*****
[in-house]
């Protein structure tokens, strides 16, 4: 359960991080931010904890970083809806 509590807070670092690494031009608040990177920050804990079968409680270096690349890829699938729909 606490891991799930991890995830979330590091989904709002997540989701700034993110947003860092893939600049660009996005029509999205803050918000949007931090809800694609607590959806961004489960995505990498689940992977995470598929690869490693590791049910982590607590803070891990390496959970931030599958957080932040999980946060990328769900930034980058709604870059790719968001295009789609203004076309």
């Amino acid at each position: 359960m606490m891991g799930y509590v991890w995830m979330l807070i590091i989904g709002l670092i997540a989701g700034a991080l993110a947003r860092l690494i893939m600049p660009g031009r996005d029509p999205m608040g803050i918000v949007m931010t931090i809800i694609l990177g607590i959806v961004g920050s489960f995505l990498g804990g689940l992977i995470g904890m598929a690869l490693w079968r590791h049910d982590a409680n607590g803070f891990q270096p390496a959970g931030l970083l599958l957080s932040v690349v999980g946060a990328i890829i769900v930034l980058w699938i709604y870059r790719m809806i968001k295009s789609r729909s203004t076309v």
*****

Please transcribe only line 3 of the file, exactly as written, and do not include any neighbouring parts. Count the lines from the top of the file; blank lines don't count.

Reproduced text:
């Amino acid at each position: 359960m606490m891991g799930y509590v991890w995830m979330l807070i590091i989904g709002l670092i997540a989701g700034a991080l993110a947003r860092l690494i893939m600049p660009g031009r996005d029509p999205m608040g803050i918000v949007m931010t931090i809800i694609l990177g607590i959806v961004g920050s489960f995505l990498g804990g689940l992977i995470g904890m598929a690869l490693w079968r590791h049910d982590a409680n607590g803070f891990q270096p390496a959970g931030l970083l599958l957080s932040v690349v999980g946060a990328i890829i769900v930034l980058w699938i709604y870059r790719m809806i968001k295009s789609r729909s203004t076309v």